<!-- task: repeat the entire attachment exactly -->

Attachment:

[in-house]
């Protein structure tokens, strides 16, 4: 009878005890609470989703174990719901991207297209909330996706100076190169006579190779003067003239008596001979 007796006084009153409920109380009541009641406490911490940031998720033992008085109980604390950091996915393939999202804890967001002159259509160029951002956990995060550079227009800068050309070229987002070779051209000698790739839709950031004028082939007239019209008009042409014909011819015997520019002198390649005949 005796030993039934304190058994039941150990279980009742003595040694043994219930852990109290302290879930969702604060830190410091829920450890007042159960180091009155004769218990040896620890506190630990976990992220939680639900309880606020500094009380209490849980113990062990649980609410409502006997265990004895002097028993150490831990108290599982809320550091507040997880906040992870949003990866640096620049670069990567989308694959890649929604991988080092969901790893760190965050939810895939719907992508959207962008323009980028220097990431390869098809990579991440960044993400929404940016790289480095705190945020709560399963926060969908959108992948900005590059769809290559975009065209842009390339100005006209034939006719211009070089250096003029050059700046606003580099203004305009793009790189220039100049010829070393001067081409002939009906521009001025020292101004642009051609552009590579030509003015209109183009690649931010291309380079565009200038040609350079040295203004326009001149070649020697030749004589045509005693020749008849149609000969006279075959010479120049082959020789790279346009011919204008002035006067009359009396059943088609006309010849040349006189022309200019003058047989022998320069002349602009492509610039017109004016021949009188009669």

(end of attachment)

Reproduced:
[in-house]
């Protein structure tokens, strides 16, 4: 009878005890609470989703174990719901991207297209909330996706100076190169006579190779003067003239008596001979 007796006084009153409920109380009541009641406490911490940031998720033992008085109980604390950091996915393939999202804890967001002159259509160029951002956990995060550079227009800068050309070229987002070779051209000698790739839709950031004028082939007239019209008009042409014909011819015997520019002198390649005949 005796030993039934304190058994039941150990279980009742003595040694043994219930852990109290302290879930969702604060830190410091829920450890007042159960180091009155004769218990040896620890506190630990976990992220939680639900309880606020500094009380209490849980113990062990649980609410409502006997265990004895002097028993150490831990108290599982809320550091507040997880906040992870949003990866640096620049670069990567989308694959890649929604991988080092969901790893760190965050939810895939719907992508959207962008323009980028220097990431390869098809990579991440960044993400929404940016790289480095705190945020709560399963926060969908959108992948900005590059769809290559975009065209842009390339100005006209034939006719211009070089250096003029050059700046606003580099203004305009793009790189220039100049010829070393001067081409002939009906521009001025020292101004642009051609552009590579030509003015209109183009690649931010291309380079565009200038040609350079040295203004326009001149070649020697030749004589045509005693020749008849149609000969006279075959010479120049082959020789790279346009011919204008002035006067009359009396059943088609006309010849040349006189022309200019003058047989022998320069002349602009492509610039017109004016021949009188009669």